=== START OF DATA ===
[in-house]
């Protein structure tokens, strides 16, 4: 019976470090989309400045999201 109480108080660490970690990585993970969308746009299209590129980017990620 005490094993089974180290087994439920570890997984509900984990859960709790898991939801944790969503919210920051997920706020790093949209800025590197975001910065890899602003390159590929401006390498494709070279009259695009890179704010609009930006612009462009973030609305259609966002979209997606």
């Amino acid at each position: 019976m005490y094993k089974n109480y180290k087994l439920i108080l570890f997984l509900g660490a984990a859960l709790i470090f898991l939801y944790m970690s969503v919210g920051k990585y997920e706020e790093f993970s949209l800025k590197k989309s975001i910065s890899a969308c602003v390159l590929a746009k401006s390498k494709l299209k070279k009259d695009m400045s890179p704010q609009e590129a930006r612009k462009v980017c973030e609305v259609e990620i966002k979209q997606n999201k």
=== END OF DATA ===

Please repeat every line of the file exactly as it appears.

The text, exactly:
[in-house]
């Protein structure tokens, strides 16, 4: 019976470090989309400045999201 109480108080660490970690990585993970969308746009299209590129980017990620 005490094993089974180290087994439920570890997984509900984990859960709790898991939801944790969503919210920051997920706020790093949209800025590197975001910065890899602003390159590929401006390498494709070279009259695009890179704010609009930006612009462009973030609305259609966002979209997606």
């Amino acid at each position: 019976m005490y094993k089974n109480y180290k087994l439920i108080l570890f997984l509900g660490a984990a859960l709790i470090f898991l939801y944790m970690s969503v919210g920051k990585y997920e706020e790093f993970s949209l800025k590197k989309s975001i910065s890899a969308c602003v390159l590929a746009k401006s390498k494709l299209k070279k009259d695009m400045s890179p704010q609009e590129a930006r612009k462009v980017c973030e609305v259609e990620i966002k979209q997606n999201k």